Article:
Removing bird poop from car paint
We've all had it happen - leaving our car in a nice park in the shade, only to come back and find a feathered friend, (not a friend anymore) has unceremoniously left a nice white deposit or two on your pride and joys' paint. Funny how this always happens just after you've washed the car as well?
As many people have unfortunately found; if the bird poo is not removed quickly, it can damage and etch into your paint, sometimes leaving serious damage in the most extreme cases.
The reason this happens is that a major part of the poop is uric acid (the white stuff), which depending on what the bird has eaten, can etch right into the paint, sometimes within minutes.
Prevention is best
Prevention is the best cure for this one. Firstly, before you park your car, check the ground; if you see signs of birds resting above (bird poo on the ground) - park elsewhere. Sometimes though, it's not from parking under a tree, but a dive-bomb attack in the middle of nowhere. So for these, it really pays to be prepared by having a good barrier on your paint. Make sure your car is waxed often as this will slow the acid moving into the paint, but as we have found, hardcore poop (like that from bats) can go through waxes, sealants, and even nano based coatings with ease. So an extra layer will just give you more time, it's still the most critical thing to remove it as fast as you can from your cars' paint.
This is why we recommend people have a microfibre cloth and bottle of the Clean Detail in their cars at all times. If you can get to it quickly enough, you will be in luck and there should be no damage to the paints' surface. If you have access to water or a hose, get that on it ASAP, but for many, it happens when we are far away from home so the Clean Detail becomes your best bet.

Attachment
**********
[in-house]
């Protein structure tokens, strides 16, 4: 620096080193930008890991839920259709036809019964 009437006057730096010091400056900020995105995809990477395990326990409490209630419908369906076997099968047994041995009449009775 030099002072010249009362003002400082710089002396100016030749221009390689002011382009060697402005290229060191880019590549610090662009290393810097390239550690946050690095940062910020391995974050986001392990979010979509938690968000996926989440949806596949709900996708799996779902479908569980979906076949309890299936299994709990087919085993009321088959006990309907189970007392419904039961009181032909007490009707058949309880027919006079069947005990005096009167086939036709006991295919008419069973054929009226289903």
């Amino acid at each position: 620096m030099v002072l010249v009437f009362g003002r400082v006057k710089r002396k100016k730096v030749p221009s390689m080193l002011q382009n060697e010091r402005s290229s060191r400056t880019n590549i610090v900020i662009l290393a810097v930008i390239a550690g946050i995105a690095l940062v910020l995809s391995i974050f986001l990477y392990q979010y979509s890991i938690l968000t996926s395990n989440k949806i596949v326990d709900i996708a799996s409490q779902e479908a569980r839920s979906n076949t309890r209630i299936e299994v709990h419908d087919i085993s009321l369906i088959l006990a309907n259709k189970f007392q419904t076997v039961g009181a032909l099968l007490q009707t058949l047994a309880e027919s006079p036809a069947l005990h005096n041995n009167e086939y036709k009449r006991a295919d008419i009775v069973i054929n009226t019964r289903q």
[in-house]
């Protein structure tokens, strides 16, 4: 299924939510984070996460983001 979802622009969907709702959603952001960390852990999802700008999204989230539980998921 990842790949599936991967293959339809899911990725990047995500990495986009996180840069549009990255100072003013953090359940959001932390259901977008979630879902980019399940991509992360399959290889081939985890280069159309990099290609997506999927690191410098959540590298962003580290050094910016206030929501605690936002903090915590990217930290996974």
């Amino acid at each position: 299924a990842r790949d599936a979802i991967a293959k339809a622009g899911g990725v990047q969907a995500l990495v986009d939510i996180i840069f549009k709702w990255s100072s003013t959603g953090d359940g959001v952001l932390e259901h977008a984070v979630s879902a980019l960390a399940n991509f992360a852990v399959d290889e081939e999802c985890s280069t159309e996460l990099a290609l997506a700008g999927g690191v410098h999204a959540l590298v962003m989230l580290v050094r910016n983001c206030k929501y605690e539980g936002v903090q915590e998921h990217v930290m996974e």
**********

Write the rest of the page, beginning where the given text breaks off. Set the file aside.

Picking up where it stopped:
First off, if the bird poo has dried out, you need to get it liquid again.
Make sure you flood the area with Clean Detail spray, applying about three times the amount you would if just using it as a detailing spray.
Leave to sit
Leave to sit for 30 seconds to a minute, spraying a little extra if it looks like it is drying.
Fold the microfibre cloth in 4 ways and try to lift the poop off, DO NOT WIPE OR SCRUB. This is because most birds will eat small stones to help grind up their food. These stones do not get digested, becoming a part of the poop on your car, so a wiping motion will create scratching. Each time you pull the cloth off, you will see the poop remnants in the cloth - don't wipe this back into the paint.
Always fold and use a clean section of cloth on your paint to minimise the chance of any more damage occurring.
Keep re-applying Clean Detail if the poop mark persists on top of the paint, or if the paint has no liquid on it.
Once the residue is all gone, spray the area with a mist of Clean Detail and wipe it dry with a clean section of the microfibre cloth. Remember to not wipe the areas you have not sprayed, as there is a chance of creating scratches as you rub dirt or grime into the paint.
If the bird poop has left a mark in the paint, which generally is a speckled, dull finish in comparison to the rest of the paint, you can try and remove it with the Auto Body Cleanser. This will work to further clean up and remove the mark as long as it's not too deep. Wash and dry the car, then apply the cleanser to an applicator pad as per its instructions, apply in a circular motion on the marks and surrounding area, leave to dry and then buff off and inspect. Apply a second time if required. Always remember to protect the paint after cleansing with Auto Body Wax, Lazy Wax or Fully Slick.
If the mark is still there after this, it will potentially need to be removed mechanically by a machine, which is usually best left for a professional detailer who has experience in the field with this sort of thing.
If there is cracking in the paint surface, which can happen if the poop has been left on for too long and penetrated deeply into the paint, there is nothing any product or service can do to fix this, other than going to see your local panel shop and look at respraying the area. This could have been avoided if you removed the poop earlier.
So always keep a bottle of Clean Detail with a microfibre cloth in your car at all times!
I hope this short article has helped you with knowing more about getting the bird poo off your cars' paint.
You can find the products we used at numerous supporting retailers across Australia. The closest one to you can be found in the link at the bottom of this page.
If you have any questions or feedback about this article please contact me by email - firstname.lastname@example.org or call our office on 1800 351 308.
Love your car,